Macmillan has this information because he and a few dedicated volunteers have spent their own time and money to map the location of hundreds of moorings in Greenwich Harbor. The task took thousands of man-hours and several years. Also, because the town doesn’t require applicant to provide most of this information, Macmillan has to follow up with phone calls to the boat owners. One would think that the secretary in the First Selectman’s Office, whose salary is paid in part by mooring application fees, should do that clerical work. Angiolillo and the commission know this, but continue to insult, harangue, and belittle the harbormaster’s accomplishments.
This is just the latest nonsense coming from Tesei’s Harbor Management Commission 3.0. The first selectman has systematically weeded out commission members who refused to play along with his punishment of Macmillan —the unlucky chap caught in the crosshairs of Tesei’s vendetta against Gov. Dannel Malloy.
Such behavior recently prompted Gary Silverberg to resign his seat as an alternate and sharply criticize the commission’s work.
In a letter to Tesei, Silverberg — who was a member of the harbor panels that existed before the Harbor Management Commission’s formation — wrote: “Throughout my service to the Town on this and the two predecessor committees, I was hopeful that with diligent efforts and a forthright approach, we could accomplish something positive for the town, but I now believe that I am sadly mistaken.”
“Everything the town and commission have done in its relation to the harbormaster has been atrocious and contrary to the spirit of cooperation. The town not only violates state statues and flaunts federal anchoring and mooring regulations, it even violates its own town ordinances and the special acts, which it so highly covets.”
“The continued pressure and ‘guidance’ by the ‘invisible hand’ in the corner office continues to divert the process from a productive and positive outcome to an attempt at retribution against the Governor for not appointing the chosen harbormaster candidate. The conduct of this commission is reprehensible…”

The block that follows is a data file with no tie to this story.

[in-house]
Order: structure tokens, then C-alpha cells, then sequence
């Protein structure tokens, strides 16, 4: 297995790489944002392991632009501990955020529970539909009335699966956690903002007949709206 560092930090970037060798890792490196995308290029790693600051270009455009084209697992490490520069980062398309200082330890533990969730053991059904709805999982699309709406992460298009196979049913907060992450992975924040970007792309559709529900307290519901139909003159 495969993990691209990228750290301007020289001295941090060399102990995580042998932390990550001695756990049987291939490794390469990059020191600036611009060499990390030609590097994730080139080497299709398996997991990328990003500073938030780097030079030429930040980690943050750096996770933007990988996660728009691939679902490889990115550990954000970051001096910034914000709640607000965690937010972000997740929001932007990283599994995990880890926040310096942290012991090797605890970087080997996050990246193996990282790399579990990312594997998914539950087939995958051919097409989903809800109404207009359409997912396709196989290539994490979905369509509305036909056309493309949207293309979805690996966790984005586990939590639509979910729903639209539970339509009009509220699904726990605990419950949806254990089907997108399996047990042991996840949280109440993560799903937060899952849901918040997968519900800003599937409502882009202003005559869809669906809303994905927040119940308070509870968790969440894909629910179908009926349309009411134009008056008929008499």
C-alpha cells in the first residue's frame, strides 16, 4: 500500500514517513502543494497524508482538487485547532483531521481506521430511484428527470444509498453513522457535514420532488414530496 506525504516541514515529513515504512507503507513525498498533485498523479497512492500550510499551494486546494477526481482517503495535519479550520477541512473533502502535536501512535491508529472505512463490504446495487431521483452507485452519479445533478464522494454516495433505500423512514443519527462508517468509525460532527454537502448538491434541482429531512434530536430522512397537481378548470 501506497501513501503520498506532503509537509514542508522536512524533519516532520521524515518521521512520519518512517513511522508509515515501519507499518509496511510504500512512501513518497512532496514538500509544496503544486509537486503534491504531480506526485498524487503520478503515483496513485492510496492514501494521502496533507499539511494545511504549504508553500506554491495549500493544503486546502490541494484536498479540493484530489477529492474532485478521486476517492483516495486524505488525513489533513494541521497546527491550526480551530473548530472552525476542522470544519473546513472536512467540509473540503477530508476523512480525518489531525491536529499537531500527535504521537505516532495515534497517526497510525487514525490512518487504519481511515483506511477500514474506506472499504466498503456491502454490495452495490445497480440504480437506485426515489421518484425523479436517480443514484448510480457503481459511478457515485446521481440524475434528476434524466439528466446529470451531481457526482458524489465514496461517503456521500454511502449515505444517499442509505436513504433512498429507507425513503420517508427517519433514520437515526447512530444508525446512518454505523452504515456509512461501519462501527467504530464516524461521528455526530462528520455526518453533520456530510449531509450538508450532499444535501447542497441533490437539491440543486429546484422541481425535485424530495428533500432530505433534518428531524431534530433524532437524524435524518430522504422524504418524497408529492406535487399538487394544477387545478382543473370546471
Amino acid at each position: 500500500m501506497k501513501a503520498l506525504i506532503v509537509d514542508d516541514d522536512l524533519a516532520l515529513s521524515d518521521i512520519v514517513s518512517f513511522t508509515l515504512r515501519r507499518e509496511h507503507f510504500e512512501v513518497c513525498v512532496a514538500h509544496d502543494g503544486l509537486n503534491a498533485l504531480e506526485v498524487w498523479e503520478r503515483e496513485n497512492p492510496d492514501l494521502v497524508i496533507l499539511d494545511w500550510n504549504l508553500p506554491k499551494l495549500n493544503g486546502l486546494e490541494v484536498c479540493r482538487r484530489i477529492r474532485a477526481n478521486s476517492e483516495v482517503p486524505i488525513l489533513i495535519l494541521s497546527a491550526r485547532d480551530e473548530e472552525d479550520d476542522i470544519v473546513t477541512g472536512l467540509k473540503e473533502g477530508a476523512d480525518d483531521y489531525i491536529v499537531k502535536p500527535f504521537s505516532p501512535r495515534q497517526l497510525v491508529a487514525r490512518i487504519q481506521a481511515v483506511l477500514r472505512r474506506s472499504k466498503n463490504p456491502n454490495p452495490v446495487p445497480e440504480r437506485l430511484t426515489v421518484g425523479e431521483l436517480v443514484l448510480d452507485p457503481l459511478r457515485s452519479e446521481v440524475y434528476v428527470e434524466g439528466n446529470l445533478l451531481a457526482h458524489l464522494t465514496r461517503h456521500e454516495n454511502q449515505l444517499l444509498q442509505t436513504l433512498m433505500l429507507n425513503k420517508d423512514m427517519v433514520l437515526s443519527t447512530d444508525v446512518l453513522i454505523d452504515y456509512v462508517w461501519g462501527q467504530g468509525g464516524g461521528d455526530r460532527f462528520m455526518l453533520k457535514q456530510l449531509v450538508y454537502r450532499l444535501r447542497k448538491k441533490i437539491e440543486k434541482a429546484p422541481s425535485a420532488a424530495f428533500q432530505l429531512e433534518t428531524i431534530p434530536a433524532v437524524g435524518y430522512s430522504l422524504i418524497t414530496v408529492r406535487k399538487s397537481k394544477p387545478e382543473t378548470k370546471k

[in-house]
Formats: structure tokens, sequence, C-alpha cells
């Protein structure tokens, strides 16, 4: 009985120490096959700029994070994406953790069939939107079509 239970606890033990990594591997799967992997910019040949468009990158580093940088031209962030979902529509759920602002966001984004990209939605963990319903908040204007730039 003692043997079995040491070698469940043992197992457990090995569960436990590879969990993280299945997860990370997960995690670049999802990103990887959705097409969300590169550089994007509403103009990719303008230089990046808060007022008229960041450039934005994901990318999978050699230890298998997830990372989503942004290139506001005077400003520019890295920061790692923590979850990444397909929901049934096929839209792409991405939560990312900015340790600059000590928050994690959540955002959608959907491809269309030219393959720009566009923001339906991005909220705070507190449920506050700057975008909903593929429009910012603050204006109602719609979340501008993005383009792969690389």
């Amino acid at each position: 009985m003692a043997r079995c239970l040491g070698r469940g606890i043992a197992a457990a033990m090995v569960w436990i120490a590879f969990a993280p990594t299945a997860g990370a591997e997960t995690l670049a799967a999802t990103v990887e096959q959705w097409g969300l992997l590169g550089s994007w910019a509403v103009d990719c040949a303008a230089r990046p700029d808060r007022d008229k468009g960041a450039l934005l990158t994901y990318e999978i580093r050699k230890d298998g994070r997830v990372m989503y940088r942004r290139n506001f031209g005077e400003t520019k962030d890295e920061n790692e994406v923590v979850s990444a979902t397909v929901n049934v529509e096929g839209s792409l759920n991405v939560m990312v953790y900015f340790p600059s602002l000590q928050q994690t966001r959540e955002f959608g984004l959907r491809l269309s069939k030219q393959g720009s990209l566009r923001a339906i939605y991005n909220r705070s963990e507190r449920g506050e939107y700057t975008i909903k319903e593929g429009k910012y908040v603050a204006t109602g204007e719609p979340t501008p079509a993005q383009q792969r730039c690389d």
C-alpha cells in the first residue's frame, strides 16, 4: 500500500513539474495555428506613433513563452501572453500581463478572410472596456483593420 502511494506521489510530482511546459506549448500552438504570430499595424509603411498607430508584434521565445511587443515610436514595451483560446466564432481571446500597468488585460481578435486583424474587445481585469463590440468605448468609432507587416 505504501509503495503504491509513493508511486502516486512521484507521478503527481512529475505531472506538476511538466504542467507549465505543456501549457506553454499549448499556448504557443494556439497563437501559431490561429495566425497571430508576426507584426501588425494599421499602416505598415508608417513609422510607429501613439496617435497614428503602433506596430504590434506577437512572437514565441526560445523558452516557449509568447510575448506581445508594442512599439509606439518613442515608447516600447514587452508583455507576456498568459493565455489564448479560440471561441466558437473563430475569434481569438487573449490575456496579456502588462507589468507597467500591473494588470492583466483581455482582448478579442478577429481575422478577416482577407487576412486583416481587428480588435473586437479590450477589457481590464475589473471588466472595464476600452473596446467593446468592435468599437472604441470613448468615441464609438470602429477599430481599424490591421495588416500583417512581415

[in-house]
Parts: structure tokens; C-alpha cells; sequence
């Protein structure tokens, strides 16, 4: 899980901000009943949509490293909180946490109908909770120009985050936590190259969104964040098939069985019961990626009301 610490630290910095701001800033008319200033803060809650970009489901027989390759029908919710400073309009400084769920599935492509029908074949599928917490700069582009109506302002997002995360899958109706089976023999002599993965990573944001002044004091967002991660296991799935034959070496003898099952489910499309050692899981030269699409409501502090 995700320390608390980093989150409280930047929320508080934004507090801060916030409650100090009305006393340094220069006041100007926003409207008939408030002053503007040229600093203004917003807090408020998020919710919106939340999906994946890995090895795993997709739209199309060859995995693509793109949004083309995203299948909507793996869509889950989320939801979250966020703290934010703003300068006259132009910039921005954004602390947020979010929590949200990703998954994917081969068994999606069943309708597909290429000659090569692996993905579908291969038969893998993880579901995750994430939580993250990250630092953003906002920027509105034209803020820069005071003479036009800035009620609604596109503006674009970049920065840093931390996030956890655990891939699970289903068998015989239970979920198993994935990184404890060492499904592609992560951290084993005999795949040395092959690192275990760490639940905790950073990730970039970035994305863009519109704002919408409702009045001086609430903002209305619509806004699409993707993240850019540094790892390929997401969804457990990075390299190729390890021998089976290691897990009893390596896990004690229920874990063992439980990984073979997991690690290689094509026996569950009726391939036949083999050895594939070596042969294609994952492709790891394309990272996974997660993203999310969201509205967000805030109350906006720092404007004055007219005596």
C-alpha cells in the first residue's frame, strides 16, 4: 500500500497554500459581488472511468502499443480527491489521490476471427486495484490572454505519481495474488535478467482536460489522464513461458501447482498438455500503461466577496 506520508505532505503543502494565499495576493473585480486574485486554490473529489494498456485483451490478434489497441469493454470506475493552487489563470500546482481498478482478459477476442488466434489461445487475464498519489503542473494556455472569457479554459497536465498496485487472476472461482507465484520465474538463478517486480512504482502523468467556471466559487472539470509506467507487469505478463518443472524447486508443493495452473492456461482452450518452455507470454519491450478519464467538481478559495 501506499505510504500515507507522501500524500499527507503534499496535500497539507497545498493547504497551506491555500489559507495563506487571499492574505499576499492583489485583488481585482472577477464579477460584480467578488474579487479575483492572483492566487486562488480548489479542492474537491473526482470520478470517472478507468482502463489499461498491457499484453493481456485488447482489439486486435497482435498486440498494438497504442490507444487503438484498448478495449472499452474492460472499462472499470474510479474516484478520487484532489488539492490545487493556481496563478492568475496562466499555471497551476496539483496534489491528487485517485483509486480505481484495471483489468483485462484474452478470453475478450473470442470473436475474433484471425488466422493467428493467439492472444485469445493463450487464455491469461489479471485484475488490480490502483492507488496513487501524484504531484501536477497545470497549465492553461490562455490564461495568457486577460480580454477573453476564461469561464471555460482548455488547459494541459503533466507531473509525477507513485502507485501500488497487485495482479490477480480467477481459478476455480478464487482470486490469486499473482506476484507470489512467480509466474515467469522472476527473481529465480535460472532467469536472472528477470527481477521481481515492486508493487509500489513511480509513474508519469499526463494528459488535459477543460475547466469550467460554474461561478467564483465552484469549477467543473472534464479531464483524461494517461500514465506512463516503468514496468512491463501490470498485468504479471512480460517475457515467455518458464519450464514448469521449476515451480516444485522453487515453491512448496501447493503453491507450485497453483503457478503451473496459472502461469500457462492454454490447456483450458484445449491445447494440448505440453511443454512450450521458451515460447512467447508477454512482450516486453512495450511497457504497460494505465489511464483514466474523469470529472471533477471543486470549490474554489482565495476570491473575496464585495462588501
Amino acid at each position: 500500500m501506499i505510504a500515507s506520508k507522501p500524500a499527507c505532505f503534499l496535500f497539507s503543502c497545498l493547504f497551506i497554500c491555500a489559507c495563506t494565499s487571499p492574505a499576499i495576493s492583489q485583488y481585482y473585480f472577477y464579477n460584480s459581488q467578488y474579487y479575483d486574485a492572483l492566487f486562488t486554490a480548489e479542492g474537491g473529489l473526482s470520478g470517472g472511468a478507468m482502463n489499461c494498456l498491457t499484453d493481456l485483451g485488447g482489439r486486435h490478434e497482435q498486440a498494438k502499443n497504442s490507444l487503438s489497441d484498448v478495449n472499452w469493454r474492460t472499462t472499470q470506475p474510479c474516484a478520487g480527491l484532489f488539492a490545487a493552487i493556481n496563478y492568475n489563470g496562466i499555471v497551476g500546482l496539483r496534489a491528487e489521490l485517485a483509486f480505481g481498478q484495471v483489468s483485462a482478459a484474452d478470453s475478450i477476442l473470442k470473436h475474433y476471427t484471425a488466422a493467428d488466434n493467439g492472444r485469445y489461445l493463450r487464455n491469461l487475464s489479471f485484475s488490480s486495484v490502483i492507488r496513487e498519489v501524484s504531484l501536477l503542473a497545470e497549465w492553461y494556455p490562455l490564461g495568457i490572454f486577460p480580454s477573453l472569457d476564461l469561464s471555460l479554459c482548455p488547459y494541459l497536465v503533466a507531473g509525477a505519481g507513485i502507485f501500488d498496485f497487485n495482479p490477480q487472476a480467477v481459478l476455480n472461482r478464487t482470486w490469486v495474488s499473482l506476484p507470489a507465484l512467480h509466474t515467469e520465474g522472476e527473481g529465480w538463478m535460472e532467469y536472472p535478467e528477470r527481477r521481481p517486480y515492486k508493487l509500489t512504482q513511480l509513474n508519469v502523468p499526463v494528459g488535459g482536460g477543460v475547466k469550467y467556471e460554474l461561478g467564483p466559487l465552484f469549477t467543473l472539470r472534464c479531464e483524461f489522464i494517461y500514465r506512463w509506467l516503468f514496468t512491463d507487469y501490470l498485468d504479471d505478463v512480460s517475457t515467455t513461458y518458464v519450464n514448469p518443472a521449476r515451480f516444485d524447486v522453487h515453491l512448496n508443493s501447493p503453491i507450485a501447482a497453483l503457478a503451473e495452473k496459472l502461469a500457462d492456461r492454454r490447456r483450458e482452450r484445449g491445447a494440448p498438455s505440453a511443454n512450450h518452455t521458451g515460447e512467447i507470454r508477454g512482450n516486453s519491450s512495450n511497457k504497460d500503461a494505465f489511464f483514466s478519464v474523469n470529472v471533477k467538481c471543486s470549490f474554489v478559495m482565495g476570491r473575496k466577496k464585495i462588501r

The letter, provided to me by someone other than Silverberg, goes on at length with criticisms of the proposed Harbor Management Plan and the town’s insistence that special acts passed by the state legislature in the late 1940s and early ’50s give Greenwich exceptional powers over Greenwich Harbor. Litigator Angiolillo is the strongest proponent of this belief, but Silverberg points out that a statute passed many years later puts the special acts in the context of Connecticut law.
The state statute Silverberg cites reads, in part, “The powers and duties of all existing harbor boards or boards of harbor commissioners under either the general statues or special acts of this state shall be vested in the (state transportation) commissioner but all such boards shall continue in the department to assist the commissioner in an advisory capacity, and to perform such duties as he may delegate to them.”
The town spent between $25,000 and $30,000 of mooring fees on an independent law firm hired to interpret that statute. That firm’s opinion, now several years old, agreed with the dominant role of the state. But that was inconvenient for Tesei, so he has ignored it and continues wasting money that could go toward safety improvements to Greenwich Harbor.